By Beth Schreibman-Gehring, Chairman of Education for The Western Reserve Herb Society unit of The Herb Society
My introduction to the classic French blend of Herbes de Provence was in the early seventies, when my long-haired and lovely, hippie sister came home from Chatham College having learned to make a sophisticated country French vegetable dish known as Ratatouille. I remember that day. She was standing over my mother’s stove and she looked like a kitchen goddess, surrounded by piles of diced vegetables, an exotic-looking bottle of extra virgin olive oil, a wooden spoon, sea salt and pepper grinders, and a ceramic jar that contained the most magical combination of herbs that I’d ever smelled.. I remember her recipe perfectly and it’s still a good one, actually the best I’ve ever made. Most make ratatouille by throwing all of the vegetables in a pot and cooking them all together slowly, but my sister’s ratatouille was different because she added the vegetables one at a time.
This way she produced a layering of flavor that cannot be accomplished by just impertinently throwing everything together and letting the whole thing quickly cook. It was one of those classic moments between sisters, where I just watched, listened, and absorbed what she was teaching. It took hours which I measured in tastes and laughter. It was the perfect way to pass on such a recipe.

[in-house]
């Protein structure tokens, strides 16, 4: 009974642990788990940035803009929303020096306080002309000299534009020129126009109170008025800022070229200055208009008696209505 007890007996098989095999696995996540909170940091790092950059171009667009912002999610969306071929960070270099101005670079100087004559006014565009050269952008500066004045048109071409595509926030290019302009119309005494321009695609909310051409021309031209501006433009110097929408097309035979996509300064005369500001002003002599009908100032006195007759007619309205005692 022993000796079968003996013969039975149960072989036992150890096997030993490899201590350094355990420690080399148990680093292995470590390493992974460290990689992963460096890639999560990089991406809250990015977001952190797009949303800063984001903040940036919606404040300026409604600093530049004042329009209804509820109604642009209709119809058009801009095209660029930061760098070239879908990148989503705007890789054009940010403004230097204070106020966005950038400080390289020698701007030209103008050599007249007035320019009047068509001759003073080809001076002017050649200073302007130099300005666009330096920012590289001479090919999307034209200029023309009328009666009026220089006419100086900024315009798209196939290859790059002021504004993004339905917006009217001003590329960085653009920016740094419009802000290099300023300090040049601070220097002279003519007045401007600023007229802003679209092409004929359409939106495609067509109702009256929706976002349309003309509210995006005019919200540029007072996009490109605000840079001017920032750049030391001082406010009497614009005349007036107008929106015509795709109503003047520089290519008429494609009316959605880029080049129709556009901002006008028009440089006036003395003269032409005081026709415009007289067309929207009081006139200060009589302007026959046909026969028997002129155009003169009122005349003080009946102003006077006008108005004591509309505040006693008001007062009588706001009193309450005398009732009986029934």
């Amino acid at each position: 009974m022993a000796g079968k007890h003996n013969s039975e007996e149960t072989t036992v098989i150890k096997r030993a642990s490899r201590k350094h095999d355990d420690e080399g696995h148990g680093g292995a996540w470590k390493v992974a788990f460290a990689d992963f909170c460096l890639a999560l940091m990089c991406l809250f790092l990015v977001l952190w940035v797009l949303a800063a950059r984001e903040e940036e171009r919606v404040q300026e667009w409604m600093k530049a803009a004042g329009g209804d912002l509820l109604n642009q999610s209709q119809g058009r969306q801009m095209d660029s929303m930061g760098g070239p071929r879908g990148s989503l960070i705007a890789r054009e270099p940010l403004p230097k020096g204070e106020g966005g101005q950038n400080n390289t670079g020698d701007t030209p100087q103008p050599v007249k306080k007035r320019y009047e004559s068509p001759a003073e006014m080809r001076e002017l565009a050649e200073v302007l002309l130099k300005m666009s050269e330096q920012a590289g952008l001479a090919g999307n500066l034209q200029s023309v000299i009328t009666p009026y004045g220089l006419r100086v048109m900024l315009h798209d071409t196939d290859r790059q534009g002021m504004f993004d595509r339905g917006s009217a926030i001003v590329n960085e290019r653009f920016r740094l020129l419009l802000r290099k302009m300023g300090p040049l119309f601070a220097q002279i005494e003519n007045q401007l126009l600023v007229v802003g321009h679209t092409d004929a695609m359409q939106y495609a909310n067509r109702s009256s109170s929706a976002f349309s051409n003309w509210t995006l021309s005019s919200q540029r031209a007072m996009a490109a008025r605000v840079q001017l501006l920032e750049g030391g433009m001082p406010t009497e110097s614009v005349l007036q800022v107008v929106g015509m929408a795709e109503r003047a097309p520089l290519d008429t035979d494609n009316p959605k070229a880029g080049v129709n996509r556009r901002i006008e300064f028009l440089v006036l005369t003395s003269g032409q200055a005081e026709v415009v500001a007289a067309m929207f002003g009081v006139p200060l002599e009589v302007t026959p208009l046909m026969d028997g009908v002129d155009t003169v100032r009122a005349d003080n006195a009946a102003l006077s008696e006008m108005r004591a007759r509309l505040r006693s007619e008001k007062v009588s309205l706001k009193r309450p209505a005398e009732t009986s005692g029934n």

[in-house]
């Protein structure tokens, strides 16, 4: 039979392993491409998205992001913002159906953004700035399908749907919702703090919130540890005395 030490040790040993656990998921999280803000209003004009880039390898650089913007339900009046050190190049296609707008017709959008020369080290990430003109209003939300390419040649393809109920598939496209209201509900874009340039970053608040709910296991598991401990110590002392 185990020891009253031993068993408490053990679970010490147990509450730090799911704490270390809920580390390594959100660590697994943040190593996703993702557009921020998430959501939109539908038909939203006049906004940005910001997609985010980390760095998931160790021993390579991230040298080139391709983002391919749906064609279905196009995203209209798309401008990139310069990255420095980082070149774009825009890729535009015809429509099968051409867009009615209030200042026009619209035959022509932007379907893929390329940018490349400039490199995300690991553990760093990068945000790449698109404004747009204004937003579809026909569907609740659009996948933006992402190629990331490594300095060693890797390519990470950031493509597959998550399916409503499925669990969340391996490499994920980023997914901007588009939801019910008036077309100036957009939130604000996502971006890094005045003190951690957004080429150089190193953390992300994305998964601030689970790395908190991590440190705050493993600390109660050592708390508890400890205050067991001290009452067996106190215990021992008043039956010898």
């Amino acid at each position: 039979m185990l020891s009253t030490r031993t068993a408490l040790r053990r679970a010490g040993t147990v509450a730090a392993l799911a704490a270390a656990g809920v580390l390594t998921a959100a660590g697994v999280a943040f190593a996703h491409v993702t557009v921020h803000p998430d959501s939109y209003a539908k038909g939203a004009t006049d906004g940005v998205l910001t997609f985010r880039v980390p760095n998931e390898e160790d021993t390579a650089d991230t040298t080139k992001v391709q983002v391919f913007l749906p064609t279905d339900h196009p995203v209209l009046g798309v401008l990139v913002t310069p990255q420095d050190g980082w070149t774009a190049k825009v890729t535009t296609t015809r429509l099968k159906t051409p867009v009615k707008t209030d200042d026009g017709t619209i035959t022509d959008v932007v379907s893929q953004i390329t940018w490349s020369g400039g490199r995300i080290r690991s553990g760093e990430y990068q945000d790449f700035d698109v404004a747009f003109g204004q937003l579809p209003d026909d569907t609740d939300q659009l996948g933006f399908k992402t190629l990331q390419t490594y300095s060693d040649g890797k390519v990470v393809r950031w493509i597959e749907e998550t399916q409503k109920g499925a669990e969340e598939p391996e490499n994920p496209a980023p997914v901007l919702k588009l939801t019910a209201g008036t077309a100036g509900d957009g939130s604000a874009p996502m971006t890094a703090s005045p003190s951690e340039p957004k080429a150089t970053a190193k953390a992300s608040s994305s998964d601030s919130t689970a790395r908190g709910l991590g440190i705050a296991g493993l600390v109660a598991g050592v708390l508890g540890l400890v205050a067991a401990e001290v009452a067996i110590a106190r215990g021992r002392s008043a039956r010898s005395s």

I love to make this in the wintertime, because it turns my kitchen into the sunniest place in the house. The fragrance is remarkable and the flavor sublime. Layered into a tart shell and topped with fresh parmesan and mozzarella and a turn under the broiler you have a perfect supper when paired with a salad and a crusty loaf of bread. A few tablespoons of this on top of a grilled chicken breast or a piece of fresh tuna will transport you to the south of France.
Making a perfect Ratatouille is a lovely way to spend an afternoon. The secret is the slow cooking over the low flame and of course the Herbes de Provence (or as I love to refer to them as “the magic of the South of France in a bottle”).
It’s much fun to make Herbes de Provence but fortunately you can buy it at different places and still even find it in that fancy little French ceramic pot with the wooden spoon attached. Truthfully though … why buy it when it’s so easy to make.
The classic Herbes de Provence blend is a mixture of dried savory, fennel, basil, thyme, chervil, marjoram, and lavender flowers with a bit of dill. Or is it? I am told many variations exist depending upon whose Grandmère has passed the recipe along. I love to dry my chive blossoms and add these to the blend as my personal touch.
I always have the classic herbs growing fresh in my gardens so I play with the combinations, somet